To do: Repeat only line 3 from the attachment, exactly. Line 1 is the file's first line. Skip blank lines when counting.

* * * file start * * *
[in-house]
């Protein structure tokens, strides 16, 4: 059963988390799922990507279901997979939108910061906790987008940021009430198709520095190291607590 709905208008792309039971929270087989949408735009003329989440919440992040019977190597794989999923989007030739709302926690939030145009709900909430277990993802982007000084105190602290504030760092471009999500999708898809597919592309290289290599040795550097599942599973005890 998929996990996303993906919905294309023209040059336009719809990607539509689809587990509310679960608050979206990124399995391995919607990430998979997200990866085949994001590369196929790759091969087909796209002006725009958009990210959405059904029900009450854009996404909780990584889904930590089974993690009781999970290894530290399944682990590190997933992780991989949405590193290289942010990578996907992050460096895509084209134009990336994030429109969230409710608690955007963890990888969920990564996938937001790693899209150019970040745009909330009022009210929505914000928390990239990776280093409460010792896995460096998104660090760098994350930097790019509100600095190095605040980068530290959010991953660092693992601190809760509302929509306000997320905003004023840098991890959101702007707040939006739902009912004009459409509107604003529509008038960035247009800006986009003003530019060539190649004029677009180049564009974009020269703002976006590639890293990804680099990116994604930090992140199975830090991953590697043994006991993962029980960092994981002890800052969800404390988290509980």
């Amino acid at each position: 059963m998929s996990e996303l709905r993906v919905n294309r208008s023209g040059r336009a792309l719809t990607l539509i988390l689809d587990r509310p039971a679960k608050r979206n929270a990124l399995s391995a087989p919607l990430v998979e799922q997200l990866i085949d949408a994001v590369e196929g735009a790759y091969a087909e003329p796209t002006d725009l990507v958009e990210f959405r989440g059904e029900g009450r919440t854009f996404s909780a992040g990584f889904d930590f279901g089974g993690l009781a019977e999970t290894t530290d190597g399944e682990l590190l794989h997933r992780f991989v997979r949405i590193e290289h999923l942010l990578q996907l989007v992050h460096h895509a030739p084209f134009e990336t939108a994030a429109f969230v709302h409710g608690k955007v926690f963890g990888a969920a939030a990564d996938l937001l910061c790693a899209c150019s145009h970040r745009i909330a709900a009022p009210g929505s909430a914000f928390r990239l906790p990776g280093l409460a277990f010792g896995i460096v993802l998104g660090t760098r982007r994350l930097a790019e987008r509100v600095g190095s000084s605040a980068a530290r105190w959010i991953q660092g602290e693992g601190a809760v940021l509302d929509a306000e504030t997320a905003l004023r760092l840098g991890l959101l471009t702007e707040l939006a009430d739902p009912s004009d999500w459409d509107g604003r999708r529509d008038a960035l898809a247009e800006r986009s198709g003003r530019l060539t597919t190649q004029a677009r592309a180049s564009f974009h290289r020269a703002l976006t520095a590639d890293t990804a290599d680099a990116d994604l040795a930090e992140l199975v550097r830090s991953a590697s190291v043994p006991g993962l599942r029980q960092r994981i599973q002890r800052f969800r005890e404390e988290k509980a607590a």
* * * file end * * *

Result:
């Amino acid at each position: 059963m998929s996990e996303l709905r993906v919905n294309r208008s023209g040059r336009a792309l719809t990607l539509i988390l689809d587990r509310p039971a679960k608050r979206n929270a990124l399995s391995a087989p919607l990430v998979e799922q997200l990866i085949d949408a994001v590369e196929g735009a790759y091969a087909e003329p796209t002006d725009l990507v958009e990210f959405r989440g059904e029900g009450r919440t854009f996404s909780a992040g990584f889904d930590f279901g089974g993690l009781a019977e999970t290894t530290d190597g399944e682990l590190l794989h997933r992780f991989v997979r949405i590193e290289h999923l942010l990578q996907l989007v992050h460096h895509a030739p084209f134009e990336t939108a994030a429109f969230v709302h409710g608690k955007v926690f963890g990888a969920a939030a990564d996938l937001l910061c790693a899209c150019s145009h970040r745009i909330a709900a009022p009210g929505s909430a914000f928390r990239l906790p990776g280093l409460a277990f010792g896995i460096v993802l998104g660090t760098r982007r994350l930097a790019e987008r509100v600095g190095s000084s605040a980068a530290r105190w959010i991953q660092g602290e693992g601190a809760v940021l509302d929509a306000e504030t997320a905003l004023r760092l840098g991890l959101l471009t702007e707040l939006a009430d739902p009912s004009d999500w459409d509107g604003r999708r529509d008038a960035l898809a247009e800006r986009s198709g003003r530019l060539t597919t190649q004029a677009r592309a180049s564009f974009h290289r020269a703002l976006t520095a590639d890293t990804a290599d680099a990116d994604l040795a930090e992140l199975v550097r830090s991953a590697s190291v043994p006991g993962l599942r029980q960092r994981i599973q002890r800052f969800r005890e404390e988290k509980a607590a």